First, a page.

Sapper James Thomas Martin was on his first operational deployment as part of 3rd Battalion Royal Australian Regiment Task Group. He was a sapper from the Brisbane based 2nd Combat Engineer Regiment. I know Enoggera Army barracks well. I worked next door to them for six years. I hope that during the time he spent in Brisbane he enjoyed our wonderful Queensland weather and the food and the good times available there. I hope he had some great times while he was based in Queensland. He was born in Perth, Western Australia in 1991, barely 21 years ago. He enlisted in the Australian Regular Army on 24 January 2011 and completed his recruit training at the 1st Recruit Training Battalion in Wagga Wagga in April 2011, where he was allocated to the Corps of Royal Australian Engineers. In May 2011, Sapper Martin attended the School of Military Engineering in Sydney and began his Initial Employment Training as a combat engineer. On completion of his combat engineer course in August 2011, he was posted to the 2nd Combat Engineer Regiment in Brisbane. On his arrival at the 2nd Combat Engineer Regiment, Sapper Martin became a member of the 7th Combat Engineer Squadron. He completed a number of additional courses including Combat Engineer High Threat Search, Communications and Weapon courses. Along with the rest of his squadron, Sapper Martin's force was concentrated in Townsville with 3rd Battalion, Royal Australian Regiment in early 2012, in preparation for their deployment to Afghanistan. Sapper Martin was an intellectual soldier who was a quick learner and adapted well to the Army environment. This was a man dedicated to serving his country. Even when his mates were thinking of withdrawing from training, he said, 'I won't give up this opportunity for anything,' and he did not.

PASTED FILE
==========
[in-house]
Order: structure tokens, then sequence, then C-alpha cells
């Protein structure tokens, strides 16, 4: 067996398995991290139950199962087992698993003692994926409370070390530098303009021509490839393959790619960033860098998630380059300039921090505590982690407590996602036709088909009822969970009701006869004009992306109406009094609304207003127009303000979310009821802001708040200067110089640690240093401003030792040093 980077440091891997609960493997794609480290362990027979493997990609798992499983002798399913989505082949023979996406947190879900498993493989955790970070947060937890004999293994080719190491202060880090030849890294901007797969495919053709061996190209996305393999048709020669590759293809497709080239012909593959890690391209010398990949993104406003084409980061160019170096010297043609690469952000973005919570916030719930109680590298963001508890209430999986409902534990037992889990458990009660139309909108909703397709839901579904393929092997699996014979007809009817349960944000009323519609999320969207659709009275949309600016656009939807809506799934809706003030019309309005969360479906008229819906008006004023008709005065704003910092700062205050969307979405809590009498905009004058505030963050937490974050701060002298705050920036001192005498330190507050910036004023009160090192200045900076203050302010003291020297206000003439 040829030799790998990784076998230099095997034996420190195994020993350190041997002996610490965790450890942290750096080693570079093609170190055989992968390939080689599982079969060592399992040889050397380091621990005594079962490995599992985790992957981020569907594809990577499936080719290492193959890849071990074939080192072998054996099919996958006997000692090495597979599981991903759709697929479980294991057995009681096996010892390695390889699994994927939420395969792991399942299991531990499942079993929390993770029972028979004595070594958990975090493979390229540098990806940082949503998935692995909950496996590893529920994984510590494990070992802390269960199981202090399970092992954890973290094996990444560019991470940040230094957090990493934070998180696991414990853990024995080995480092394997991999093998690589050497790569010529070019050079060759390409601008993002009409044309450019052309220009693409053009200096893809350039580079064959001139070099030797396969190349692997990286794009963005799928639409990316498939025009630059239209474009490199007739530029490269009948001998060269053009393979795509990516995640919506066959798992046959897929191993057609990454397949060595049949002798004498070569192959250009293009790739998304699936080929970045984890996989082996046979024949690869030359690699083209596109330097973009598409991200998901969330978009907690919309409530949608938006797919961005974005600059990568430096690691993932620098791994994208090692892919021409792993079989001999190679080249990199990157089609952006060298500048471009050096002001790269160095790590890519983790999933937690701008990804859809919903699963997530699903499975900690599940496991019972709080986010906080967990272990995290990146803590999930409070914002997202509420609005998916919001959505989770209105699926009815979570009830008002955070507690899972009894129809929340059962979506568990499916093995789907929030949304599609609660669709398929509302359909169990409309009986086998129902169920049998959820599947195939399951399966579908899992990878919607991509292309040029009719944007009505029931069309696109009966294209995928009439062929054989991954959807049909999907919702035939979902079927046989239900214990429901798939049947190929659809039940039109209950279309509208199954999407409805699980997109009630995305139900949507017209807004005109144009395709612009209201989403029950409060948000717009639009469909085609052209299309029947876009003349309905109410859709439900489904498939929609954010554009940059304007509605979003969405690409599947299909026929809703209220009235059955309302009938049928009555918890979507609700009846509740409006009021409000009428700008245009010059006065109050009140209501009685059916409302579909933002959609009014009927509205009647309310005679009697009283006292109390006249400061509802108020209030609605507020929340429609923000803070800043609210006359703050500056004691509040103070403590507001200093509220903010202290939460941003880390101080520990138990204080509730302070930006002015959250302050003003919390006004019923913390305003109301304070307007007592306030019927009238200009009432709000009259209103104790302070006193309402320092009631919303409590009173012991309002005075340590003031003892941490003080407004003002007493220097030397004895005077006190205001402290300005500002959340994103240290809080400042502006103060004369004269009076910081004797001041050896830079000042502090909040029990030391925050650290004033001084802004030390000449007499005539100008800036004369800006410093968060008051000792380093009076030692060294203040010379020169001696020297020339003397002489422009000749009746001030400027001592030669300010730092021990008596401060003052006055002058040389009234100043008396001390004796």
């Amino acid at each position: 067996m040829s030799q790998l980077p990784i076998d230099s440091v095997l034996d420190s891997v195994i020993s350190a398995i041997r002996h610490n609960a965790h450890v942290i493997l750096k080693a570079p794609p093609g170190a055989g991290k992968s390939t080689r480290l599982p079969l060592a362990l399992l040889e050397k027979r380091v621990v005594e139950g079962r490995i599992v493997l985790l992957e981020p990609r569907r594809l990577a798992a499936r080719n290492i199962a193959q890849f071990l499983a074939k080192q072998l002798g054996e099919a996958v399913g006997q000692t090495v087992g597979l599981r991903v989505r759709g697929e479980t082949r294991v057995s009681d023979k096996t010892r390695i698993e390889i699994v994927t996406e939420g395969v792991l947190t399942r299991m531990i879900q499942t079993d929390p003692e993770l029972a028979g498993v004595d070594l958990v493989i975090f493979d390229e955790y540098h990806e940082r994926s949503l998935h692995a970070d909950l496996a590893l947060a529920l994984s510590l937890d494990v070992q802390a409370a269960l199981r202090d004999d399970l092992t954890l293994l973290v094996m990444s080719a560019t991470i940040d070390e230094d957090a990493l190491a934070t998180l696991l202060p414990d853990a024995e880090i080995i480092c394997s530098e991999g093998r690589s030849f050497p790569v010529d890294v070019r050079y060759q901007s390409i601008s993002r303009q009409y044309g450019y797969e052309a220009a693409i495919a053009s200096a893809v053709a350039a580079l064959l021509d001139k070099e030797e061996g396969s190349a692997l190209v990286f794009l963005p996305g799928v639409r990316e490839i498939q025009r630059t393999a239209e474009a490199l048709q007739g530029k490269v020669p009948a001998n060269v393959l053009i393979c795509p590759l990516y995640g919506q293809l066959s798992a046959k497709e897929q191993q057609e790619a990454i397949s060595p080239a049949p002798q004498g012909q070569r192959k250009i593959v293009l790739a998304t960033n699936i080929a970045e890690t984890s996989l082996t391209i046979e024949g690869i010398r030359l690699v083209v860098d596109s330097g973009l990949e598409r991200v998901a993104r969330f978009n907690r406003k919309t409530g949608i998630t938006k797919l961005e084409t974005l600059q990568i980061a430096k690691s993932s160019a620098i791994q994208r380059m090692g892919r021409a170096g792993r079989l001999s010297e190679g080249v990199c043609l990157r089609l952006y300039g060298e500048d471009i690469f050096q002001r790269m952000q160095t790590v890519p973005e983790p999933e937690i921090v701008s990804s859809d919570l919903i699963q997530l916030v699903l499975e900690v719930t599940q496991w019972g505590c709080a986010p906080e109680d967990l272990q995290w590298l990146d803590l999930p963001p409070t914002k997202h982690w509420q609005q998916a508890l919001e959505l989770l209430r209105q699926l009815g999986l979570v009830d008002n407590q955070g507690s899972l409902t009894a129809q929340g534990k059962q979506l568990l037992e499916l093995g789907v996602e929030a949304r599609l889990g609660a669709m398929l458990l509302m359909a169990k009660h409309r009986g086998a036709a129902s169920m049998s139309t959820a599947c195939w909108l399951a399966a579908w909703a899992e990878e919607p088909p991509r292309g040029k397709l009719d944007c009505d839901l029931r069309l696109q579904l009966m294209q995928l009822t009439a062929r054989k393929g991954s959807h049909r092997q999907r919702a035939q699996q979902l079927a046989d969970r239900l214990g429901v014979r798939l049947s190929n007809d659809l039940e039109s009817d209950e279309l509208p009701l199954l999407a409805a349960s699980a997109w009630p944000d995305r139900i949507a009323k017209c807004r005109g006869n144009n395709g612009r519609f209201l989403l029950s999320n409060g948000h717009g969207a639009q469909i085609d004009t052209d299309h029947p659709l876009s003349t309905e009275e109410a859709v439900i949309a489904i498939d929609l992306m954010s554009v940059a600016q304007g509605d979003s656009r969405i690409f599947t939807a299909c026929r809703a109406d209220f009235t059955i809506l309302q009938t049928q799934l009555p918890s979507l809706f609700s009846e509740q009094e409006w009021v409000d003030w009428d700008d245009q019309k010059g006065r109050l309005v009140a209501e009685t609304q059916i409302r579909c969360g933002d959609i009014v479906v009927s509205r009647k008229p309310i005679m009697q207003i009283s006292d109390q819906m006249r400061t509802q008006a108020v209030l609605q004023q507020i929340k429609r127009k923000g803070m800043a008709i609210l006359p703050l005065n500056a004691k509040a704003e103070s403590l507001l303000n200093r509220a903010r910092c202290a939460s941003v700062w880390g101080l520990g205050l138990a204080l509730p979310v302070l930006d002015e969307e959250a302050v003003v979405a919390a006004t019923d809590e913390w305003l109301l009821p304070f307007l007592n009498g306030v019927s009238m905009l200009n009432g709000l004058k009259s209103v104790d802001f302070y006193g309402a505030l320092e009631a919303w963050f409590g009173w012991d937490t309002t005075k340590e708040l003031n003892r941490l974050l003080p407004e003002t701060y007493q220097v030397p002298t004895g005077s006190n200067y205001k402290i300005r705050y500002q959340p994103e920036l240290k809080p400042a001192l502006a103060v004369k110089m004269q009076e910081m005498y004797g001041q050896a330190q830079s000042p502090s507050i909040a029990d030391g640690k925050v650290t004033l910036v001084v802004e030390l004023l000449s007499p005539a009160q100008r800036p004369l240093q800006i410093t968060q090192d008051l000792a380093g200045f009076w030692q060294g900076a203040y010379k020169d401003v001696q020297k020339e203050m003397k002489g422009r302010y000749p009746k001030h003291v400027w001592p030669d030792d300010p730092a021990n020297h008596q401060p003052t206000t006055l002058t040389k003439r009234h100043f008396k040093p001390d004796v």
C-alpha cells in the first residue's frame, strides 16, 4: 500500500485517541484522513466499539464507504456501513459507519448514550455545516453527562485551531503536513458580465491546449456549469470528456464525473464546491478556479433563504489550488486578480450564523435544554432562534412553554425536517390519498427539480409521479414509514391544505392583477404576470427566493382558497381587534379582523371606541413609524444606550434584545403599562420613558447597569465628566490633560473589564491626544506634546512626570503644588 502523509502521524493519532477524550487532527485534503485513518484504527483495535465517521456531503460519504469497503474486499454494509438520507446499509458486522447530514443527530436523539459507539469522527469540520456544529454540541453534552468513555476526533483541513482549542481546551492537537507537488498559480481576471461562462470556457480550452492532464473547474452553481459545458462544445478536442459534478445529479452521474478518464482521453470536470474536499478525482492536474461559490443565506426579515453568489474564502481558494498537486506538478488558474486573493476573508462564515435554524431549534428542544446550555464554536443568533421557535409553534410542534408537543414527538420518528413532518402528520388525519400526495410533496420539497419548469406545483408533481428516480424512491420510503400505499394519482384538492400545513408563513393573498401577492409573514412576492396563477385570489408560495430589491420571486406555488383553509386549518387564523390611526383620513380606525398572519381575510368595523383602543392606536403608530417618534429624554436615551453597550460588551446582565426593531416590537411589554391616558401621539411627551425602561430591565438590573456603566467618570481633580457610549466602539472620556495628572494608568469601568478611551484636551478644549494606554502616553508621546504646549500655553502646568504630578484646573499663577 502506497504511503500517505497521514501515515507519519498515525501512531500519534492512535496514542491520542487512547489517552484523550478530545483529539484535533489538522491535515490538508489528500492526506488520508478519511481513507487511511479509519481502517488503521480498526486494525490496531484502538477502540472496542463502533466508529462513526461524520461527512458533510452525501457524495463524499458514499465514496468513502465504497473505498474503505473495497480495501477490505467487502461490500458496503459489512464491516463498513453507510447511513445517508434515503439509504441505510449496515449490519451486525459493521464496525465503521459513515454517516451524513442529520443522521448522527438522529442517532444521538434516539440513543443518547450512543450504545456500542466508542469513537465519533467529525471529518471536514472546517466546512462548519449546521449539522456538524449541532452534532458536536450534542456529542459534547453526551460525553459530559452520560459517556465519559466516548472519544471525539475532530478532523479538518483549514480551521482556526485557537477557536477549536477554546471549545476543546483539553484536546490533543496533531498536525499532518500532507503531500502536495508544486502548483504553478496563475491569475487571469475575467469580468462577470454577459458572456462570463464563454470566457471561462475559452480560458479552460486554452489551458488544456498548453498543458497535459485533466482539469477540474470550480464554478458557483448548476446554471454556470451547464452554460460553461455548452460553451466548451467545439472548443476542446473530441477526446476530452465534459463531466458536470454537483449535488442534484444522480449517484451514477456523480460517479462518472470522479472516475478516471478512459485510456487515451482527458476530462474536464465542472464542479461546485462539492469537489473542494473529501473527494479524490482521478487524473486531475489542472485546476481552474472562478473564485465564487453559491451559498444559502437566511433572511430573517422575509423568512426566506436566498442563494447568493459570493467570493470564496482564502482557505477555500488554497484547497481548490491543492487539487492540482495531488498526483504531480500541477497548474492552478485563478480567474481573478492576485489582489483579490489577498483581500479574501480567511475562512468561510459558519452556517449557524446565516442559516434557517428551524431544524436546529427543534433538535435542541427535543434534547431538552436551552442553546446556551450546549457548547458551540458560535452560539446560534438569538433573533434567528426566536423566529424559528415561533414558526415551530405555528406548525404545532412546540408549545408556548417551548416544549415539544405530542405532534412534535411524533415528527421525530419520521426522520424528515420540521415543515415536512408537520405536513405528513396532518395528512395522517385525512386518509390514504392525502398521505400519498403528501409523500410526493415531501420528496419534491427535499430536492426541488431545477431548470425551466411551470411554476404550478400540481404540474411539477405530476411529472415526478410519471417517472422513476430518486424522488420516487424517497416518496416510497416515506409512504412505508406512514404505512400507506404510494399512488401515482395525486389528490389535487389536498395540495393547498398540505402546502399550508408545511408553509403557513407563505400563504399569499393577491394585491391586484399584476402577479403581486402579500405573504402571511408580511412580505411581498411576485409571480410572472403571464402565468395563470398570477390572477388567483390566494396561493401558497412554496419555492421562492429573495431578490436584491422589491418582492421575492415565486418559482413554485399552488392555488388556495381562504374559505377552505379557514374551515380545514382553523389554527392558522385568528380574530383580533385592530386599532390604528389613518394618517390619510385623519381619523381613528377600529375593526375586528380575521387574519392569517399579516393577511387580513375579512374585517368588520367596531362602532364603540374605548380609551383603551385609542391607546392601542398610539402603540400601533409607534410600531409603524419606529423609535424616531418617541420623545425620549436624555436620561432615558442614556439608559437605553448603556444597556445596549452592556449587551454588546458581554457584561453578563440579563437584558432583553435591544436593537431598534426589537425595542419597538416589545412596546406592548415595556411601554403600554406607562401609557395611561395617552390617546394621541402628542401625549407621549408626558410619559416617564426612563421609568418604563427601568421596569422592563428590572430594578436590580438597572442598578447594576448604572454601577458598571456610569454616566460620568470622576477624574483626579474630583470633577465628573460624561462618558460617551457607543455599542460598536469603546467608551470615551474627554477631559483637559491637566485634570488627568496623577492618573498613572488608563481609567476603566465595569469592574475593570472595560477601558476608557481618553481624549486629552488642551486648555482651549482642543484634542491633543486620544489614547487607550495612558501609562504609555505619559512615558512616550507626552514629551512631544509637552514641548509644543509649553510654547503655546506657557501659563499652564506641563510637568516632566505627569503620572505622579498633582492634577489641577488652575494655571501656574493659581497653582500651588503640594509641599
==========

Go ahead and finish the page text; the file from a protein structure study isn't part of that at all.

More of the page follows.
He was respected by his mates and was considered a loyal friend and comrade. A musically talented individual, he often played his bass guitar for his mates. For anyone that knows the music industry, and I say this as a former bass player, the bass player is just the guy that works in the background with not all the flair of an elite singer—leaving aside Paul McCartney or Sting or Steve Kolbe, from The Church, or even Mark King from Level 42, all those lead singer bass players—so normally the bass player does the hard work although not like a drummer, which is a different sort of person altogether. The bass player does the solid work and keeps the music bumping along. So I am glad to hear that he played his bass for his mates. Like many Western Australians, he was also a follower of Aussie Rules. Sapper Martin has been awarded the following honours and awards: the Australian Active Service Medal with Clasp ICAT, the Afghanistan Campaign Medal, the Australian Defence Medal, the NATO Non Article 5 Medal with Clasp ISAF, and the Army Combat Badge. He is survived by his mother, Suzanne Thomas, his younger brother and sister Angus and Holly, and his grandparents Lucille and Ralph Thomas. We will never take his sacrifice and his comrades' sacrifice for granted and we will never allow ourselves to forget what people like Sapper Martin have done for our nation.